Rail companies may choose to prosecute you under bye-laws or under the Regulation of Railways Act 1889. If you are prosecuted under the Act, then the transport authority will need to prove that you intended to avoid paying the fare. If you had a ticket but your ticket was not for your full journey, your solicitor may be able to argue that you did not intend to avoid paying.
If you are prosecuted under bye-laws, it is not necessary for the prosecution to establish that you had this intention, it is simply enough to show that you did not pay all or some of the fare for your journey.
Our solicitors understand this situation and are frequently still able to settle matters without a criminal conviction. They will be able to enter into negotiations with the transport authority on your behalf to try and agreed on an out of course settlement or the case being dropped.
They have a high level of expertise and are used to working to resolve matters before they reach court. They will make persuasive arguments on your behalf and do all they can to ensure that a case is not pursued through the criminal courts.
Penalties For Fare Evasion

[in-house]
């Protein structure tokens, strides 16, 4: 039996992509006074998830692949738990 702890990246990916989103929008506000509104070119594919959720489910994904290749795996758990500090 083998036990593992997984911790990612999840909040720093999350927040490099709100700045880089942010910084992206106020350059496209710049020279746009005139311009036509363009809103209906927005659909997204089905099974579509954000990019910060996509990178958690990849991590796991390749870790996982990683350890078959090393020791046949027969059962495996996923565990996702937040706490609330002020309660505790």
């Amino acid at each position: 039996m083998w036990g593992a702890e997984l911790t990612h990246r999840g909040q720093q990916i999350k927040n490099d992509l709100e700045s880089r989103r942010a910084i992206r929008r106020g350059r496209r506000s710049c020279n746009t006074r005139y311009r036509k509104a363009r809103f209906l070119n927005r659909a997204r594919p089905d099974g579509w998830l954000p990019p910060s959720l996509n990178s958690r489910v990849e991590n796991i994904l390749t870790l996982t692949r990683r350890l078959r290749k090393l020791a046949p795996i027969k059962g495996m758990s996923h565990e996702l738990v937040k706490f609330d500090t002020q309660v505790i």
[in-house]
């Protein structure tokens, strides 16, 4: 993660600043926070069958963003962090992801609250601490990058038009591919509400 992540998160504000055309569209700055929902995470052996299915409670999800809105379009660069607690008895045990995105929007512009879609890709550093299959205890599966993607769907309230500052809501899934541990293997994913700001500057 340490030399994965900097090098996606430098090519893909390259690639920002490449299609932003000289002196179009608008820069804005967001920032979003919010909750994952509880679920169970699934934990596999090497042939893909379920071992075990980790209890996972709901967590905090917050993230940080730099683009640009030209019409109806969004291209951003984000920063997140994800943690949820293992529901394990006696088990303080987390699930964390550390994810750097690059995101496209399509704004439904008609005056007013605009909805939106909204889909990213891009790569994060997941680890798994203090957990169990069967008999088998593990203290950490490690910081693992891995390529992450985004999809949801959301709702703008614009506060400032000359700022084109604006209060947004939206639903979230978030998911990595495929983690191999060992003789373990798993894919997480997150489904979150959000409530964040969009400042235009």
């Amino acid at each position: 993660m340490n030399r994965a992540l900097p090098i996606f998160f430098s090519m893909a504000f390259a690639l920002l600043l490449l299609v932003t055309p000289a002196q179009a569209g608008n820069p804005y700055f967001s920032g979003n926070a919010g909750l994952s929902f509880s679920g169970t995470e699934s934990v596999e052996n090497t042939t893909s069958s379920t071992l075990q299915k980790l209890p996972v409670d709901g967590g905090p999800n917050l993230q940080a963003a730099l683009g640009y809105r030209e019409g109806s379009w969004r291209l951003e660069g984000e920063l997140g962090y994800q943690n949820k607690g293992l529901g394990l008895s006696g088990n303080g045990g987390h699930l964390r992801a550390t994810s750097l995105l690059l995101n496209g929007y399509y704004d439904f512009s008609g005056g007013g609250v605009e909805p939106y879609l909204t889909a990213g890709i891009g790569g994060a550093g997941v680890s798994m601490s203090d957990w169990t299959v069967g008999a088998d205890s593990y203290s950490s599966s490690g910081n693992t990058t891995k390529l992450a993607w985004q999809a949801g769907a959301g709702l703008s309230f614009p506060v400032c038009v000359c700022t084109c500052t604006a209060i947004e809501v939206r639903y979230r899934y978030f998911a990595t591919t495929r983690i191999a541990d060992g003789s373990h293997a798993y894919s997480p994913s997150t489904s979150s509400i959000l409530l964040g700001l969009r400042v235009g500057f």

In some cases, the transport authority may decide to simply issue a Penalty Fare. You should pay this straightaway and this will generally be an end of the matter.
They have the right to decide to take a tougher stance however and they may opt to start the process of bringing a legal case against you in court. In this case, you may receive a Single Justice Procedure Notice. This is routinely issued in minor criminal cases. You will have up to 21 days to respond with either a guilty or not guilty plea. If you do not respond, the case will be heard anyway and you are likely to be found guilty and fined. You will also have a criminal record.
You will be advised whether you need to attend court or not. In some cases, it may not be necessary. It is important to seek legal advice promptly if you wish to avoid a conviction however. Relying on turning up at court on the day of the hearing and attempting to make your case is not likely to be successful.
If you are convicted of fare evasion either by the Magistrates’ Court or because you have pleaded guilty to the offence, you can receive a fine of up to £1,000 plus costs and compensation. You will also have a criminal record which will stay with you for a long time.
If your solicitor is able to deal with the matter before it reaches a hearing, you may simply be required to pay the amount due on the ticket plus a contribution to the costs of pursuing the matter.
Legal Representation For Fare Evasion
The sooner you can speak to a solicitor about dealing with fare evasion, the longer they will have to prepare a case on your behalf. This will give you a good chance of avoiding a criminal record.
Contact local fare evasion solicitors
At Solicitors Near Me we have a strong network of fare evasion lawyers with an excellent success rate in dealing with fare evasion charges. We can put you in touch with a local expert who will be able to take on your case and start work at once to try and have the allegations withdrawn.